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Wal-Mart's Prison Labor Problem

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Published on Dec 4, 2012

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Wal-Mart's Prison Labor Problem
Wal- Mart.
It's as American as Mom and Apple pie, right? After all, the illegal anti-union tactics, violation of child labor laws, forcing workers to work off the clock without pay, forcing suppliers to deliver goods at a price point that incentivizes factory conditions with no emergency exits where brown people living in a far off land get burnt alive while sewing clothes that we can then wrap so daintily in tissue paper and boxes and festive holiday wrapping papers and ribbons and bows all tucked under the Christmas tree with sugar plums and cheer in a never ending cycle of consumption that has delivered wealth to the six Walton heirs that exceeds the wealth of the bottom 40% of Americans is what we American's call living better.

AMRRREICA!

Add to the list of business practices those Wal-Mart employees: the profiteering from prison labor. As Al Norman, the founder of Sprawl Busters, wrote in a December 3rd Huffington Post article:

"Every year, Wal-Mart has to dispose of millions of dollars worth of customer returns, buy-backs, over-stocks, shelf-pulls, scratch-and-dent, and excess inventories. The giant retailer sells this merchandise to liquidators, who scrub the products of any Wal-Mart serial numbers, UPC bar codes -- and then resell them to after-market retailers, who re-sell them to the public.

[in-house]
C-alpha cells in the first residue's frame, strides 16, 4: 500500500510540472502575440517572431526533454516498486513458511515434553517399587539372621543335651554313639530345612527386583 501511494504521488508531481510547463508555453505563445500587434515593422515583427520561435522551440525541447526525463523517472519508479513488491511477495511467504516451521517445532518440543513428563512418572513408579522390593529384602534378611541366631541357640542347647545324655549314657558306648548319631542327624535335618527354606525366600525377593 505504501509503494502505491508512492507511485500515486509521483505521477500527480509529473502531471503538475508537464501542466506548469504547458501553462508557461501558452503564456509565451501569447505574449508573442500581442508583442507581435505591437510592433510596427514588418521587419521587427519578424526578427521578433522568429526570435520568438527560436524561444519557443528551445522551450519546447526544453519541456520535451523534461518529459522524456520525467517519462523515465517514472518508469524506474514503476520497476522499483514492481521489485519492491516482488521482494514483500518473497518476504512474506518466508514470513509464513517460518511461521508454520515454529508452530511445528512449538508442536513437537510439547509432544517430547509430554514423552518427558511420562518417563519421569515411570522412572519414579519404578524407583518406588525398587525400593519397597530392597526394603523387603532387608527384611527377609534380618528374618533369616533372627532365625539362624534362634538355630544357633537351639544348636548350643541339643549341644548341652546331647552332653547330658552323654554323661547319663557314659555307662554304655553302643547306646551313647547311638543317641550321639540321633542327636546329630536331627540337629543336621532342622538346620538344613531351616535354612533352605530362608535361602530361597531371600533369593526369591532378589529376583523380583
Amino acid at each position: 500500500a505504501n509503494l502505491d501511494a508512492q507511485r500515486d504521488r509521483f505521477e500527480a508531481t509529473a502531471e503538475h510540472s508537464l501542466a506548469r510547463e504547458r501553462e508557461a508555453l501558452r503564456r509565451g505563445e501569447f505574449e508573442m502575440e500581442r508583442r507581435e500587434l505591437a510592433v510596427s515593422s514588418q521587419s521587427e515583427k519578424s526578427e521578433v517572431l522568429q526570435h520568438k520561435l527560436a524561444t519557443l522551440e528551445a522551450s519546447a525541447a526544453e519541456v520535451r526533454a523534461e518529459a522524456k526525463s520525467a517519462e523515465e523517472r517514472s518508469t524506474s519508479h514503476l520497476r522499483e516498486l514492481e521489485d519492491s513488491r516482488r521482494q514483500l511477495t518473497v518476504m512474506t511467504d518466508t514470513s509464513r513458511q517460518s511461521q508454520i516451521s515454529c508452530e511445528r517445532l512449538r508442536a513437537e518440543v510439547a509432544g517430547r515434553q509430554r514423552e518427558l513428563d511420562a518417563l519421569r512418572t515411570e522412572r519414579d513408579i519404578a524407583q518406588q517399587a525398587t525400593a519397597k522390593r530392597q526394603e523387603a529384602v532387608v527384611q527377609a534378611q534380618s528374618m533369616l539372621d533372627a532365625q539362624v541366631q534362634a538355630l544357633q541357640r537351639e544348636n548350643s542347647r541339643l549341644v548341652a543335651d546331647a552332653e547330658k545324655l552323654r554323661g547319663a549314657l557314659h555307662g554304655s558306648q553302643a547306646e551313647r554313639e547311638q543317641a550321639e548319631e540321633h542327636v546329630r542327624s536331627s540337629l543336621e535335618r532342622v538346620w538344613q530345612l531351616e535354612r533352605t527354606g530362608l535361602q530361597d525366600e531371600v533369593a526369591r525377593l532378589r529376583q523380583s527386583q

The workers used to strip these Wal-Mart products clean are often prisoner laborers, under a program made possible by the federal government. In effect, the liquidators are partially subsidized by federal taxpayers, who provide the 'demanufacturing' facilities, and cheap, captive labor -- usually female prisoners. This form of corporate welfare allows salvage companies to offer Wal-Mart a low price for their cast-off products."

This, despite the fact that in Wal-Mart self published standards for suppliers that "Forced or prison labor will not be tolerated by Wal-Mart."

Perhaps the American people should come up with standards for retailers. So go ahead, Acronym viewers, lets brain storm some ideas in the comments- what are the conditions we should set for the places we shop? And for bonus points, what are the conditions we should set for corporations (corporations being a legal creation grated by the people) in order for those corporations to retain their corporate charter?

Tags
Wal-Mart , Returned Goods , Prison Labor , Walmart Prison Labor , holiday shopping, live better, save money live better, sale, shopping

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